Your Way Too Early 2014-15 AAC Preview

Posted by Mike Lemaire on April 7th, 2014

As we anxiously wait to see whether UConn can deliver a title to the American Athletic Conference in its very first season of existence, it’s important to take some time to wildly speculate about how the conference will shake out next season. We don’t yet have a complete list of who is heading to the NBA Draft and we haven’t watched even one minute of East Carolina or Tulane basketball this season, but that won’t stop us from sticking our necks out with everyone’s predicted finish for next season.

With Larry Brown Back, SMU Will Push Forward (Photo credit: LM Otero/AP).

With Larry Brown Back, SMU Will Push Forward (Photo credit: LM Otero/AP).

  1. SMU. Every top team in the conference is losing at least two important pieces except for the Mustangs. Graduating senior Nick Russell was a valuable contributor this season, but SMU has guys like Keith Frazier and Sterling Brown waiting in the wings. Markus Kennedy and Nic Moore will continue to get better and don’t forget about incoming uber-recruit Emmanuel Mudiay who could be in the starting lineup from Day One.
  2. Connecticut. People thought Kemba Walker was irreplaceable until Shabazz Napier stepped up, but unfortunately, it doesn’t appear the Huskies have another superstar guard ready to fill the void. Napier’s departure will leave the biggest hole, but Niels Giffey was an efficient offensive player and Lasan Kromah was dependable as well. The team’s success will likely hinge whether DeAndre Daniels decides to turn pro. If he stays for his senior season and Omar Calhoun turns around a once promising career, those two and Ryan Boatright form a solid nucleus to rebuild around. Read the rest of this entry »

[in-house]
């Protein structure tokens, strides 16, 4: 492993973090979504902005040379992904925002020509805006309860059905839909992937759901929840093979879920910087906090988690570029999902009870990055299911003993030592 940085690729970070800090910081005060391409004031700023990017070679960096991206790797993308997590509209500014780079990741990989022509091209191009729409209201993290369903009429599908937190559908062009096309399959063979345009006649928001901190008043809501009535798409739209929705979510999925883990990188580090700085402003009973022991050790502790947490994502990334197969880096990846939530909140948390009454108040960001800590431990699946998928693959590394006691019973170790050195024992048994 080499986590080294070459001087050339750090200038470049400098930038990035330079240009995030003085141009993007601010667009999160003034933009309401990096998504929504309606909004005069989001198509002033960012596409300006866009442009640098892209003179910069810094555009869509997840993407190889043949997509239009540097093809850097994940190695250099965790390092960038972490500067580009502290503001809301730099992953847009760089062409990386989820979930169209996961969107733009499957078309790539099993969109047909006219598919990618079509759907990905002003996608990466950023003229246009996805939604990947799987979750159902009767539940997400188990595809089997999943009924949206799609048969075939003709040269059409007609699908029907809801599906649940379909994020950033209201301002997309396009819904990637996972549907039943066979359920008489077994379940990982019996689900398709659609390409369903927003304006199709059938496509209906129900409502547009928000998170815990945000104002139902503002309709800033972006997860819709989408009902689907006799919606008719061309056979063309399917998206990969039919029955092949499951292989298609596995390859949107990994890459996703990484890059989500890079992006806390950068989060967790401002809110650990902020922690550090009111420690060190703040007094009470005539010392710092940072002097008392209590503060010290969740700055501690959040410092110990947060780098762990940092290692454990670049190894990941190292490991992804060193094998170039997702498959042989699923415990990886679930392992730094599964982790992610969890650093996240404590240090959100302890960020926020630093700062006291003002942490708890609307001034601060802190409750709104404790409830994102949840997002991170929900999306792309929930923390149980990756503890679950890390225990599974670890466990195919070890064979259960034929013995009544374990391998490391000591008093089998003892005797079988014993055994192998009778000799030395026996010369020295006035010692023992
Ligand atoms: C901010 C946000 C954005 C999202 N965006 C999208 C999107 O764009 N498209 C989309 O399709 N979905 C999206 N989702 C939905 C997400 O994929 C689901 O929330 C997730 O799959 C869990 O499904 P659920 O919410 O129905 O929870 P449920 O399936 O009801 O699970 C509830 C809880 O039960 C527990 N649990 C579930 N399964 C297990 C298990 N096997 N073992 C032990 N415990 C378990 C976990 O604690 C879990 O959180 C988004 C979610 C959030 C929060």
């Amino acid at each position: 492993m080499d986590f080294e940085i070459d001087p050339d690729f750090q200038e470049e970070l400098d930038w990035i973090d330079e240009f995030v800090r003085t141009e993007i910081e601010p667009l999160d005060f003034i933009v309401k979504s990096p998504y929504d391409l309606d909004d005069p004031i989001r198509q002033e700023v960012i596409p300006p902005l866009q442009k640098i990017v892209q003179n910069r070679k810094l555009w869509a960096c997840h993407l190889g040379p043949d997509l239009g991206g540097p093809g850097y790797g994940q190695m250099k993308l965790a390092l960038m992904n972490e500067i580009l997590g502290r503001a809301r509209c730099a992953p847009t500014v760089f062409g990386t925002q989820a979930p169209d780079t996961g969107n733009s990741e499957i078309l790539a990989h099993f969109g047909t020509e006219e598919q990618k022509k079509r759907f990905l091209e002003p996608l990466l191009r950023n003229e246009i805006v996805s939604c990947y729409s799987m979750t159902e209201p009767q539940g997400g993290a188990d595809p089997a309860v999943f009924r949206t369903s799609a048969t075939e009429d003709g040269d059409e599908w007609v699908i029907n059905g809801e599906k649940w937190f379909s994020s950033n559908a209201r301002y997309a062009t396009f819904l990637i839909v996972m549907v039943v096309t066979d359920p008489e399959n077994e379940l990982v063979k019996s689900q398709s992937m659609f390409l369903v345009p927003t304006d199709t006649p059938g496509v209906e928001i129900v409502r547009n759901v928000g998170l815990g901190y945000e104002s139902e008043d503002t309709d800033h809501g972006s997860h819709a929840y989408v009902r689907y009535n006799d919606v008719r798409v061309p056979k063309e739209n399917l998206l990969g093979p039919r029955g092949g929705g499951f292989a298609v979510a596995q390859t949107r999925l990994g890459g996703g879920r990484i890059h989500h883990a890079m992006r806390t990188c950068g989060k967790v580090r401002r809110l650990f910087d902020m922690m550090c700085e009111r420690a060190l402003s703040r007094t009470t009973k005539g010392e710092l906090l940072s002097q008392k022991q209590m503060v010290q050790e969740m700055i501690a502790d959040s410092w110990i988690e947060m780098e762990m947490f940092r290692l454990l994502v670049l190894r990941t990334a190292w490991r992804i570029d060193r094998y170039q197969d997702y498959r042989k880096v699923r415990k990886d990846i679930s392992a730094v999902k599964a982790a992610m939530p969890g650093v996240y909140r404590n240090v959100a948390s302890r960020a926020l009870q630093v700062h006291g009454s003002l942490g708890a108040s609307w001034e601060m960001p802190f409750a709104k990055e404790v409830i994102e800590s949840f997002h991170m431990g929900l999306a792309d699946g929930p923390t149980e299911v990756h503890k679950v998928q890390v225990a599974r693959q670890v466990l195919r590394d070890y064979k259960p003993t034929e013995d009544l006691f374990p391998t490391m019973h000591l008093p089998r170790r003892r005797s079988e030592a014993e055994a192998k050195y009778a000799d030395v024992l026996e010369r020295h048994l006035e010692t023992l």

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Rest in Peace: Central Florida Knights Edition

Posted by Mike Lemaire on February 5th, 2014

Although we aren’t even halfway through the AAC schedule, the herd of NCAA Tournament contenders has thinned considerably and there are some teams whose prospects of playing in any meaningful postseason tournament are already dead in the water. We are gathered here today to celebrate their brief turn in the conference conversation.

Why are we mourning UCF?

Blackshear poses a good defensive matchup for players like Isaiah Sykes  (AP Photo / Timothy D. Easley)

Isaiah Sykes Has Been The Knights’ Lone Bright Spot (Timothy D. Easley)

The Knights have exactly one half-decent win this season and that was a late November triumph over a mediocre Miami (FL) team. Their next best win is a two-point home victory over Temple that came in the beginning of January and also serves as their only conference win thus far. The rest of the team’s wins are almost too embarrassing to mention. They have a win over Division II Tampa and a win over NAIA school Rio Grande, and then they have four wins over teams that rank 300th or below in KenPom’s team rankings.

In fact, since beating the Owls, the Knights have lost their next six games by no fewer than 10 points (albeit against the cream of the conference crop for the most part), and they probably won’t be the favorite in more than one or two games the rest of the way. It’s true that the Knights had to replace one of the best big men in school history when Keith Clanton graduated, but they returned every other meaningful contributor from a 20-11 squad. No one expected the Knights to take their new and better conference by storm, but most expected them to field a competitive team. Unfortunately, the roster has been too weak and the team has been too inefficient on both ends of the floor to make that happen.

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AAC M5: 12.04.13 Edition

Posted by Ross Schulz on December 4th, 2013

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  1. The Cincinnati Enquirer takes a look back at the history of Cincinnati’s Fifth Third Arena – formerly known as the Shoemaker Center — which became one of the most fearsome venues in college basketball under Bob Huggins during the 1990s and 2000s. Last night, the Bearcats played their 400th game in the facility, which had been christened with a 66-64 win over #20 Minnesota in 1989. A Steve Sanders corner three was the difference in Huggins’ first home game at the building’s opener. Since then, the Bearcats have won 82 percent of the games played in what has become known only as “The Shoe.” The author said that the on-campus facility, combined with the arrival of Huggins and better recruiting, helped turn Cincinnati basketball back into a national power.